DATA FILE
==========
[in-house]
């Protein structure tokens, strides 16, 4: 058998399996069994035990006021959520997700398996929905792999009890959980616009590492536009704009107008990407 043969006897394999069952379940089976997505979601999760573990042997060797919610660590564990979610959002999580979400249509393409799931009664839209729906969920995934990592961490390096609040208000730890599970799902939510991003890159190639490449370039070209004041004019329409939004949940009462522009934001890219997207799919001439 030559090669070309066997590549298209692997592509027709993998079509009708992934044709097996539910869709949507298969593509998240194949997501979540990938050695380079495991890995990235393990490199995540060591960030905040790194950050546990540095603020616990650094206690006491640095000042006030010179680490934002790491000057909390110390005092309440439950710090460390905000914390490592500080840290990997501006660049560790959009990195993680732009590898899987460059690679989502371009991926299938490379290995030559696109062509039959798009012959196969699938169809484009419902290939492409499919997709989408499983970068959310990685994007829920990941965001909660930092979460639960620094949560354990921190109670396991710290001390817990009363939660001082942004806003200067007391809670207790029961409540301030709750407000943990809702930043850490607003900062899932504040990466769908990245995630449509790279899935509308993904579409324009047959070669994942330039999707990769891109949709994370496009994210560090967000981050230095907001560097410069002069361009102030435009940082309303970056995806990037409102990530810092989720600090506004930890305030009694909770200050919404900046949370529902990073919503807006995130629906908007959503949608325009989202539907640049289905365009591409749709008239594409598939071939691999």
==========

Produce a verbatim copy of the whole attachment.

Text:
[in-house]
């Protein structure tokens, strides 16, 4: 058998399996069994035990006021959520997700398996929905792999009890959980616009590492536009704009107008990407 043969006897394999069952379940089976997505979601999760573990042997060797919610660590564990979610959002999580979400249509393409799931009664839209729906969920995934990592961490390096609040208000730890599970799902939510991003890159190639490449370039070209004041004019329409939004949940009462522009934001890219997207799919001439 030559090669070309066997590549298209692997592509027709993998079509009708992934044709097996539910869709949507298969593509998240194949997501979540990938050695380079495991890995990235393990490199995540060591960030905040790194950050546990540095603020616990650094206690006491640095000042006030010179680490934002790491000057909390110390005092309440439950710090460390905000914390490592500080840290990997501006660049560790959009990195993680732009590898899987460059690679989502371009991926299938490379290995030559696109062509039959798009012959196969699938169809484009419902290939492409499919997709989408499983970068959310990685994007829920990941965001909660930092979460639960620094949560354990921190109670396991710290001390817990009363939660001082942004806003200067007391809670207790029961409540301030709750407000943990809702930043850490607003900062899932504040990466769908990245995630449509790279899935509308993904579409324009047959070669994942330039999707990769891109949709994370496009994210560090967000981050230095907001560097410069002069361009102030435009940082309303970056995806990037409102990530810092989720600090506004930890305030009694909770200050919404900046949370529902990073919503807006995130629906908007959503949608325009989202539907640049289905365009591409749709008239594409598939071939691999």